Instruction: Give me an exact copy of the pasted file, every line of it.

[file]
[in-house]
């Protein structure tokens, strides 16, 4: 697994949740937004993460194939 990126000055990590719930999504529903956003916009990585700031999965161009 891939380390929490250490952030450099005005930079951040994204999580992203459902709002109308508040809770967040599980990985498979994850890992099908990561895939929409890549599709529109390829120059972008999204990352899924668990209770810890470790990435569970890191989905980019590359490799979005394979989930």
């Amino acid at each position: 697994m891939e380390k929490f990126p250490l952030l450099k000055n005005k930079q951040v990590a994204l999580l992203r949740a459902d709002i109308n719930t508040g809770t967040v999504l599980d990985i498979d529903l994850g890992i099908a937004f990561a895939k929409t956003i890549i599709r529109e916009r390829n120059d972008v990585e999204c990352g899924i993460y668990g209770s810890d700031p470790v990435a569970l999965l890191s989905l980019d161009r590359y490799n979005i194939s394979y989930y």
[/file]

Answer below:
[in-house]
């Protein structure tokens, strides 16, 4: 697994949740937004993460194939 990126000055990590719930999504529903956003916009990585700031999965161009 891939380390929490250490952030450099005005930079951040994204999580992203459902709002109308508040809770967040599980990985498979994850890992099908990561895939929409890549599709529109390829120059972008999204990352899924668990209770810890470790990435569970890191989905980019590359490799979005394979989930």
């Amino acid at each position: 697994m891939e380390k929490f990126p250490l952030l450099k000055n005005k930079q951040v990590a994204l999580l992203r949740a459902d709002i109308n719930t508040g809770t967040v999504l599980d990985i498979d529903l994850g890992i099908a937004f990561a895939k929409t956003i890549i599709r529109e916009r390829n120059d972008v990585e999204c990352g899924i993460y668990g209770s810890d700031p470790v990435a569970l999965l890191s989905l980019d161009r590359y490799n979005i194939s394979y989930y």